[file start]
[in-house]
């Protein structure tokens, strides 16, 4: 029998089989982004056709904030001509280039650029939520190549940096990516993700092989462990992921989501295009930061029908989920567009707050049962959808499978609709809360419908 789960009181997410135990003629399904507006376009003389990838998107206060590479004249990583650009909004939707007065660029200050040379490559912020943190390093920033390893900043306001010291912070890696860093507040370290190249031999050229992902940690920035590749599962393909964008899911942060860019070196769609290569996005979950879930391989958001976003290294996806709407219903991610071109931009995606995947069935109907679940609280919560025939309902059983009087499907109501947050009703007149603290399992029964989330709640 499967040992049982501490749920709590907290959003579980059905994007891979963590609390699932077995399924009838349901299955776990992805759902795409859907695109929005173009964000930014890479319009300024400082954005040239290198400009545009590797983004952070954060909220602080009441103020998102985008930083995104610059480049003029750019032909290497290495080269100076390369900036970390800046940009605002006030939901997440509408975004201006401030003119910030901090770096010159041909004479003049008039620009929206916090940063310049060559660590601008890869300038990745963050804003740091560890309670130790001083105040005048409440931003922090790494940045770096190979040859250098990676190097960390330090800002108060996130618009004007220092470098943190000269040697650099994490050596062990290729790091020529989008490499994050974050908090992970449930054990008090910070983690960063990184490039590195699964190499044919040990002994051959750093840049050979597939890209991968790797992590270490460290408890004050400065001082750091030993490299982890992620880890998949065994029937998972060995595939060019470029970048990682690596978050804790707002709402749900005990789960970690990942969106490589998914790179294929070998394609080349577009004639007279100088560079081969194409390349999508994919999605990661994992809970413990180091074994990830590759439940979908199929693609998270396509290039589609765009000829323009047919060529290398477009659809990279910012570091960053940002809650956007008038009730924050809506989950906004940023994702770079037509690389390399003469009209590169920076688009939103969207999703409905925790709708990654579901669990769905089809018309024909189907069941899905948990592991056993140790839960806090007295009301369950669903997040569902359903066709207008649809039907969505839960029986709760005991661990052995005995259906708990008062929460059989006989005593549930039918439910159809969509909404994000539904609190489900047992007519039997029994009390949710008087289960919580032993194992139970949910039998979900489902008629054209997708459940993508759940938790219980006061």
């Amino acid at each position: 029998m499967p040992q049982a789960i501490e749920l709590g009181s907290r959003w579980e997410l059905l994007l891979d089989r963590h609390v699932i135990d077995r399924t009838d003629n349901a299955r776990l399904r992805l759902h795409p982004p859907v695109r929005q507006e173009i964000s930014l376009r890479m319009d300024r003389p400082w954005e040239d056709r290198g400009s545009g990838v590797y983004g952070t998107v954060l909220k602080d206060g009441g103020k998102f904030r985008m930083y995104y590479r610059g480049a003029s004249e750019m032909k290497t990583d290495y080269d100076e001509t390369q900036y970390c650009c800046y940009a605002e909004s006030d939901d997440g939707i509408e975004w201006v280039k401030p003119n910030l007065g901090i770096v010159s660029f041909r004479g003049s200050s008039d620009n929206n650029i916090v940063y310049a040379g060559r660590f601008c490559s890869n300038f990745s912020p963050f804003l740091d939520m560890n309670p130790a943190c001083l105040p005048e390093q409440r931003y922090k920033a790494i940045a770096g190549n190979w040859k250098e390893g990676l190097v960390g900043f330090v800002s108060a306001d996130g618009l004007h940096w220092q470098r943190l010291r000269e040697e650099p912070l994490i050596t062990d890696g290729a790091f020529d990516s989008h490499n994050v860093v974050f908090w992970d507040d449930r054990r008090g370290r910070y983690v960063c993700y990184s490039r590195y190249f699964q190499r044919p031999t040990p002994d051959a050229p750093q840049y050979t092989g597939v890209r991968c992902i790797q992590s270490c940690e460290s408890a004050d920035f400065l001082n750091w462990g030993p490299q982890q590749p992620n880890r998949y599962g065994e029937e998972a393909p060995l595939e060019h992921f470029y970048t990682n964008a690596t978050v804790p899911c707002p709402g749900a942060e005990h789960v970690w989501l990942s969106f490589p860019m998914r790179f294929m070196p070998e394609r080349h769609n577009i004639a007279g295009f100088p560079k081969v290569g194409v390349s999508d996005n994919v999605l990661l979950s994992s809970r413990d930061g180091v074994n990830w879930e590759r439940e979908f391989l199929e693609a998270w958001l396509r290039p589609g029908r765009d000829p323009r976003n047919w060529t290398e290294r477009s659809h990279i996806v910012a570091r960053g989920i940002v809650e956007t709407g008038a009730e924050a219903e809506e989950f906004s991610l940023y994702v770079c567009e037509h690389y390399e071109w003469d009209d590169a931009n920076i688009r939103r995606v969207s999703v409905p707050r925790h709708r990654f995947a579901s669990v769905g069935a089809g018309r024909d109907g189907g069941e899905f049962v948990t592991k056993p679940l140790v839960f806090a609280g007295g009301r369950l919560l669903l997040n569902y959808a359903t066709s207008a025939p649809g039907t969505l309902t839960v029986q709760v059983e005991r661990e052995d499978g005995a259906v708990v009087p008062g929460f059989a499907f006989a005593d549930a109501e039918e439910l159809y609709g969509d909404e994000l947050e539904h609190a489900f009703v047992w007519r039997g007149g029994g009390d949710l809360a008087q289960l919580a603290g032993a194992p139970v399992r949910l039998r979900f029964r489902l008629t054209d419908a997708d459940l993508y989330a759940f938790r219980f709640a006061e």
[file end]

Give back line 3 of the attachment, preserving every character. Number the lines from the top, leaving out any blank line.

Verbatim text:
């Amino acid at each position: 029998m499967p040992q049982a789960i501490e749920l709590g009181s907290r959003w579980e997410l059905l994007l891979d089989r963590h609390v699932i135990d077995r399924t009838d003629n349901a299955r776990l399904r992805l759902h795409p982004p859907v695109r929005q507006e173009i964000s930014l376009r890479m319009d300024r003389p400082w954005e040239d056709r290198g400009s545009g990838v590797y983004g952070t998107v954060l909220k602080d206060g009441g103020k998102f904030r985008m930083y995104y590479r610059g480049a003029s004249e750019m032909k290497t990583d290495y080269d100076e001509t390369q900036y970390c650009c800046y940009a605002e909004s006030d939901d997440g939707i509408e975004w201006v280039k401030p003119n910030l007065g901090i770096v010159s660029f041909r004479g003049s200050s008039d620009n929206n650029i916090v940063y310049a040379g060559r660590f601008c490559s890869n300038f990745s912020p963050f804003l740091d939520m560890n309670p130790a943190c001083l105040p005048e390093q409440r931003y922090k920033a790494i940045a770096g190549n190979w040859k250098e390893g990676l190097v960390g900043f330090v800002s108060a306001d996130g618009l004007h940096w220092q470098r943190l010291r000269e040697e650099p912070l994490i050596t062990d890696g290729a790091f020529d990516s989008h490499n994050v860093v974050f908090w992970d507040d449930r054990r008090g370290r910070y983690v960063c993700y990184s490039r590195y190249f699964q190499r044919p031999t040990p002994d051959a050229p750093q840049y050979t092989g597939v890209r991968c992902i790797q992590s270490c940690e460290s408890a004050d920035f400065l001082n750091w462990g030993p490299q982890q590749p992620n880890r998949y599962g065994e029937e998972a393909p060995l595939e060019h992921f470029y970048t990682n964008a690596t978050v804790p899911c707002p709402g749900a942060e005990h789960v970690w989501l990942s969106f490589p860019m998914r790179f294929m070196p070998e394609r080349h769609n577009i004639a007279g295009f100088p560079k081969v290569g194409v390349s999508d996005n994919v999605l990661l979950s994992s809970r413990d930061g180091v074994n990830w879930e590759r439940e979908f391989l199929e693609a998270w958001l396509r290039p589609g029908r765009d000829p323009r976003n047919w060529t290398e290294r477009s659809h990279i996806v910012a570091r960053g989920i940002v809650e956007t709407g008038a009730e924050a219903e809506e989950f906004s991610l940023y994702v770079c567009e037509h690389y390399e071109w003469d009209d590169a931009n920076i688009r939103r995606v969207s999703v409905p707050r925790h709708r990654f995947a579901s669990v769905g069935a089809g018309r024909d109907g189907g069941e899905f049962v948990t592991k056993p679940l140790v839960f806090a609280g007295g009301r369950l919560l669903l997040n569902y959808a359903t066709s207008a025939p649809g039907t969505l309902t839960v029986q709760v059983e005991r661990e052995d499978g005995a259906v708990v009087p008062g929460f059989a499907f006989a005593d549930a109501e039918e439910l159809y609709g969509d909404e994000l947050e539904h609190a489900f009703v047992w007519r039997g007149g029994g009390d949710l809360a008087q289960l919580a603290g032993a194992p139970v399992r949910l039998r979900f029964r489902l008629t054209d419908a997708d459940l993508y989330a759940f938790r219980f709640a006061e």